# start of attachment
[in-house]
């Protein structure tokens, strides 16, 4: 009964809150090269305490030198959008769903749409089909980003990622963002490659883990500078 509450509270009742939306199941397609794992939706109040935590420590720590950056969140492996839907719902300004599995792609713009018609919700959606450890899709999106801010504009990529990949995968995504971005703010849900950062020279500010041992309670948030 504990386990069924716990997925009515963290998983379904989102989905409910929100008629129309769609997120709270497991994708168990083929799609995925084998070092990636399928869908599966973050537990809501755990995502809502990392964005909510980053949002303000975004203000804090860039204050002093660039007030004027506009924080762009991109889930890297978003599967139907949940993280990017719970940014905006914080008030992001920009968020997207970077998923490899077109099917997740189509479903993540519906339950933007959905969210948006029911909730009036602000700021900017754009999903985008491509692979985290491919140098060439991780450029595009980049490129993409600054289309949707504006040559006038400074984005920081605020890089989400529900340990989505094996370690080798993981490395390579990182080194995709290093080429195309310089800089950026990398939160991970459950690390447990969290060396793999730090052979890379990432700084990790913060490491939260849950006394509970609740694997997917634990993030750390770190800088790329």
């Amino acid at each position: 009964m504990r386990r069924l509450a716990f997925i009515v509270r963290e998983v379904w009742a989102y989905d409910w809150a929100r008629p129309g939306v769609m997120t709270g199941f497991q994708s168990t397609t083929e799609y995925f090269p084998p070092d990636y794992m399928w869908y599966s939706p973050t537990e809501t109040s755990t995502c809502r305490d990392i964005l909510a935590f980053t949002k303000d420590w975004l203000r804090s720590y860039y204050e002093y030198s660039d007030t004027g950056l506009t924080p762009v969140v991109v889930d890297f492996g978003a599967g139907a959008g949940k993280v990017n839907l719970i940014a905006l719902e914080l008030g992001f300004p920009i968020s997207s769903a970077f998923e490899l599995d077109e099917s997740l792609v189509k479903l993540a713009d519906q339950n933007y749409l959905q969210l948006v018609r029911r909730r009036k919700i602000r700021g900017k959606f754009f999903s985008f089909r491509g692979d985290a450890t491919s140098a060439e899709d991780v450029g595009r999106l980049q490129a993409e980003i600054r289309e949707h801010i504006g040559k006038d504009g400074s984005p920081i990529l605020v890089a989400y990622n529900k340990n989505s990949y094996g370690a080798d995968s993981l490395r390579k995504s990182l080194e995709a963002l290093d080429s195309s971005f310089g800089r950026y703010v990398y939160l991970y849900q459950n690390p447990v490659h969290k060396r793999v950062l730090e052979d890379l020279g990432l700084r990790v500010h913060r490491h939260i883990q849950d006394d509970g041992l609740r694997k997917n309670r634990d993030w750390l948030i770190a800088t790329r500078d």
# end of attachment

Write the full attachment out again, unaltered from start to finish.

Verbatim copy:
[in-house]
């Protein structure tokens, strides 16, 4: 009964809150090269305490030198959008769903749409089909980003990622963002490659883990500078 509450509270009742939306199941397609794992939706109040935590420590720590950056969140492996839907719902300004599995792609713009018609919700959606450890899709999106801010504009990529990949995968995504971005703010849900950062020279500010041992309670948030 504990386990069924716990997925009515963290998983379904989102989905409910929100008629129309769609997120709270497991994708168990083929799609995925084998070092990636399928869908599966973050537990809501755990995502809502990392964005909510980053949002303000975004203000804090860039204050002093660039007030004027506009924080762009991109889930890297978003599967139907949940993280990017719970940014905006914080008030992001920009968020997207970077998923490899077109099917997740189509479903993540519906339950933007959905969210948006029911909730009036602000700021900017754009999903985008491509692979985290491919140098060439991780450029595009980049490129993409600054289309949707504006040559006038400074984005920081605020890089989400529900340990989505094996370690080798993981490395390579990182080194995709290093080429195309310089800089950026990398939160991970459950690390447990969290060396793999730090052979890379990432700084990790913060490491939260849950006394509970609740694997997917634990993030750390770190800088790329």
């Amino acid at each position: 009964m504990r386990r069924l509450a716990f997925i009515v509270r963290e998983v379904w009742a989102y989905d409910w809150a929100r008629p129309g939306v769609m997120t709270g199941f497991q994708s168990t397609t083929e799609y995925f090269p084998p070092d990636y794992m399928w869908y599966s939706p973050t537990e809501t109040s755990t995502c809502r305490d990392i964005l909510a935590f980053t949002k303000d420590w975004l203000r804090s720590y860039y204050e002093y030198s660039d007030t004027g950056l506009t924080p762009v969140v991109v889930d890297f492996g978003a599967g139907a959008g949940k993280v990017n839907l719970i940014a905006l719902e914080l008030g992001f300004p920009i968020s997207s769903a970077f998923e490899l599995d077109e099917s997740l792609v189509k479903l993540a713009d519906q339950n933007y749409l959905q969210l948006v018609r029911r909730r009036k919700i602000r700021g900017k959606f754009f999903s985008f089909r491509g692979d985290a450890t491919s140098a060439e899709d991780v450029g595009r999106l980049q490129a993409e980003i600054r289309e949707h801010i504006g040559k006038d504009g400074s984005p920081i990529l605020v890089a989400y990622n529900k340990n989505s990949y094996g370690a080798d995968s993981l490395r390579k995504s990182l080194e995709a963002l290093d080429s195309s971005f310089g800089r950026y703010v990398y939160l991970y849900q459950n690390p447990v490659h969290k060396r793999v950062l730090e052979d890379l020279g990432l700084r990790v500010h913060r490491h939260i883990q849950d006394d509970g041992l609740r694997k997917n309670r634990d993030w750390l948030i770190a800088t790329r500078d």